section for a 1/4" or 5/16" screw with a hex head( makes it easier
to get off with a wrench after you over tightened it).

You also can use a pipe that fits tightly to the corners on a square
shaft. Put a screw in one side to hold it in position will in use.

It should look like an upside down capital T with the flat part the
mounting surface for the stamps or impression dies. You can mount
them to the plate with bolts and hold down clamps or have a pipe
section centered on each one and welded.

For short/ limited number of item runs you can do the same thing out
of wood and glue and screws. The only thing you will want a thick
layer of plywood as a base 1" or 1 1/2" thick can be glued and
screwed of thinner sheet.

Then you drill a hole centered in the back of the stack. Some find
it helpful if you glue a couple layers to drill the ram hole in the
back of the plate keep the hole size as close to the ram shaft size
as you can. When you try it if it wobbles/dances around to much. You
can use a low temp melt hot glue to fill the voids around the
ram/wood. Here are a couple more links for jacks and rubber casting

The harbor freight is a good source on info because they have most
of the instructions on line they also now have a 20 ton
air/hydraulic bottle jack on sale at the stores till the 25 of Sept
lot #41487 its almost 50% off but they have them on sale regular.

They have a 20 ton shop press Lot 32879 You really should get this

Been there done that and it feels so good when the pressure is
released !


Wow thanks all it may only be 40 bucks for a ton press but it saved
me investing in a tool that would be frustrating me from the get
go. :slight_smile: I will go drool at bonny doon again lol

Silver & Cameo Heritage Jewelry

1 Like

Hello, I think it would really depend on the type and gauge metal you
would be using and the type of design stamp you would be working
with.In general I think a really thin gauge metal would stamp to some
degree with lots of effort.I would say however that you should
probably go 10 tons and higher for stamping. A 1/2 ton or 1 ton arbor
is not like say a 50 ton press that we use to stamp items.The stamp
depth is only about.010 or less,however it takes a significant amount
of force to make that impression.

Or can it be used to cut out shapes in silver? not sure thought I
would ask :)

It would be possible to “blank” out parts but it would be for lighter
gauges of metal.If you get a longer handle you could help the
leverage to not be so hard.

When you create a stamp to cut out a shape would you cast it in
iron or brass from a wax carving

Well I guess theres different ways to do it.A standard would be from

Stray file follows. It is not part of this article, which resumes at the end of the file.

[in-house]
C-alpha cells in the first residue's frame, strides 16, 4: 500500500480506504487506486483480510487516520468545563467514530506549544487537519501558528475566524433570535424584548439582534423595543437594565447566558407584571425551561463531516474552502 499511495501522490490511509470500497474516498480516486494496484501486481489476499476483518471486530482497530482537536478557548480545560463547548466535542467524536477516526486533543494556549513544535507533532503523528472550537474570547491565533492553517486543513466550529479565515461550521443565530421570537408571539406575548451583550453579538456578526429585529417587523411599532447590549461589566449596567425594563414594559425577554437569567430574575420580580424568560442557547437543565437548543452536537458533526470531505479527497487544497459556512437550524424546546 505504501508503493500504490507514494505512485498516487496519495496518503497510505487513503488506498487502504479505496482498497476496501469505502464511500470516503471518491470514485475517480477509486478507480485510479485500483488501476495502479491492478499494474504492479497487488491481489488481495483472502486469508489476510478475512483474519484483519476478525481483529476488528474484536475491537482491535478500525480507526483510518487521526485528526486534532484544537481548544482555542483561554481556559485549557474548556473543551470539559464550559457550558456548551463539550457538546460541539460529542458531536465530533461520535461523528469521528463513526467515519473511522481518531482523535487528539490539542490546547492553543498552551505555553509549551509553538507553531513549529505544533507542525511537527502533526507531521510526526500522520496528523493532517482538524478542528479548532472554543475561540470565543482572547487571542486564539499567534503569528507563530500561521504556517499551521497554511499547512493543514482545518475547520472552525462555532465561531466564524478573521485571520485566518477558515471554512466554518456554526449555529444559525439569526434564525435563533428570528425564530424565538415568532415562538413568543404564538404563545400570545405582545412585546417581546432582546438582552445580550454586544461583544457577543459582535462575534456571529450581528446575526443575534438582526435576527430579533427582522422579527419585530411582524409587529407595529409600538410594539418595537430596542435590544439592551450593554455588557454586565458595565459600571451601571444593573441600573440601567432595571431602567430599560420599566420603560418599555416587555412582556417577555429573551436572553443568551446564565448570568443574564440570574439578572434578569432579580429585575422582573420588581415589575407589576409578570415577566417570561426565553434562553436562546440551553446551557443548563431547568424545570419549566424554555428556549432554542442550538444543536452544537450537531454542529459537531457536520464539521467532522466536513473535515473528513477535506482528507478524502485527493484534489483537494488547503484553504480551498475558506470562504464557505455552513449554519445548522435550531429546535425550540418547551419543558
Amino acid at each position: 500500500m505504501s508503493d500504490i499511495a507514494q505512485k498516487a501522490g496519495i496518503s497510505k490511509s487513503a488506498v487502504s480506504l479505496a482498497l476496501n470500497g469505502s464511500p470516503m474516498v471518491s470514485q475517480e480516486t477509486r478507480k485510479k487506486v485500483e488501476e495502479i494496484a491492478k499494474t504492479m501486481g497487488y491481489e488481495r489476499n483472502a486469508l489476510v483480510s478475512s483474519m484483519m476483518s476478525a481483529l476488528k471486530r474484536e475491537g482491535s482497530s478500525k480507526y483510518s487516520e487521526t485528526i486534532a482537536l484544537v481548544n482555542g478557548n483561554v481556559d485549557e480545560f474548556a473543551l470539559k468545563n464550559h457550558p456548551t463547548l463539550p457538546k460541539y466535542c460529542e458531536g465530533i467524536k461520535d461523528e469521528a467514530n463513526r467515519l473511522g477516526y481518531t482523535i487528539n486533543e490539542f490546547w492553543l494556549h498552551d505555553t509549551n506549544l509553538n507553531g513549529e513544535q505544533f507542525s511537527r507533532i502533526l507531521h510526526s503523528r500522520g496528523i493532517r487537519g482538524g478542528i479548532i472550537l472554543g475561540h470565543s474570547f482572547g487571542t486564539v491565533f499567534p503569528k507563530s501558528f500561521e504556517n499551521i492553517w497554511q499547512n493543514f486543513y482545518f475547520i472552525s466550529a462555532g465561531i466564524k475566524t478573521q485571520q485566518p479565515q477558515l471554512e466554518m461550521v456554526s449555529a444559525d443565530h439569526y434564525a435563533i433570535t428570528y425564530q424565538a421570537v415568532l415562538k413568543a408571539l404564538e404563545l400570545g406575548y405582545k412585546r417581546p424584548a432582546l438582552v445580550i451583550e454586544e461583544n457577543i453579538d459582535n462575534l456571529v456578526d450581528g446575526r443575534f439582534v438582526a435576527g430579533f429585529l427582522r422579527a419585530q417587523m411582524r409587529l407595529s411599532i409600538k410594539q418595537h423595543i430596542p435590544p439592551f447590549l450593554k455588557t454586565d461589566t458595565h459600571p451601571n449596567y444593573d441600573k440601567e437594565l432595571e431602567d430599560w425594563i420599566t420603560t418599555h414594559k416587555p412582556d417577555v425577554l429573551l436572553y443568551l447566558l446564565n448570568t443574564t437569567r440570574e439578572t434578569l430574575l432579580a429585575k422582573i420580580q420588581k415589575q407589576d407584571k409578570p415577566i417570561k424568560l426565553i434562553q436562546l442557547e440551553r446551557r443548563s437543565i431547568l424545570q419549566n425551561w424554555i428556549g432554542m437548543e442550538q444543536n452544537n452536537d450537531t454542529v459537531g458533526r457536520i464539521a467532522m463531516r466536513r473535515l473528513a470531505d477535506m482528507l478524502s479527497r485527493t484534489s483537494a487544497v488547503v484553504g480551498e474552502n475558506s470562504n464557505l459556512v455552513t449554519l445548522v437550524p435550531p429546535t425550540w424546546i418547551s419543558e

tool steel and the design is machined,cut or it could be cast steel
but not usual. I think instead of making this a long thread I would
recommend a tool and die making book if your interested in making
tool stamps or allowing a machine shop etc make your tool for you.If
you have ten items to make it might not be worth the tooling cost but
if you have masses to make it might be useful. Also you might be
suprised that you can pick up used presses if you are willing to go
get them or can arrange shipping.Usually a press might not go for
much on ebay but the shipping would be through the roof unless you
pick it up.I will say this,there’s a whole world of manufacturing
equipment out there and if you willing to invest time,money and have
a need it can be very rewarding…

Daniel Wade
Infinities Jewelry

Hi Gang,

Arbor presses are just a basic tool to apply pressure to something.
The shape of the ram on most of them is square with a flat bottom.

With a little creativity, it’s easy to make a specialized part that
attaches to the ram to form, draw, cut or perform some other
function. The base (anvil) of most arbor presses is usually circular
with a number of different width slots in it. The anvil can be
rotated to any desired position. If the slots present problems for
your application, the anvil can usually just be lifted of & replaced
by a square or other shaped piece of steel of a suitable thickness.
If you replace the anvil with one of your own, consider adding some
tapped holes to be used for holding dies in position.

The amount of work that can be done with an arbor press is
determined by it’s size & your weight. The more you weigh, the more
work you can do.


The harbor freight is a good source on info because they have most
of the instructions on line they also now have a 20 ton" 

One of the best things about is that they have
maybe couple of hundred manuals for all sorts of things online,
freely available. Lot’s of times if you’re thinking of making or
buying something that can be real useful…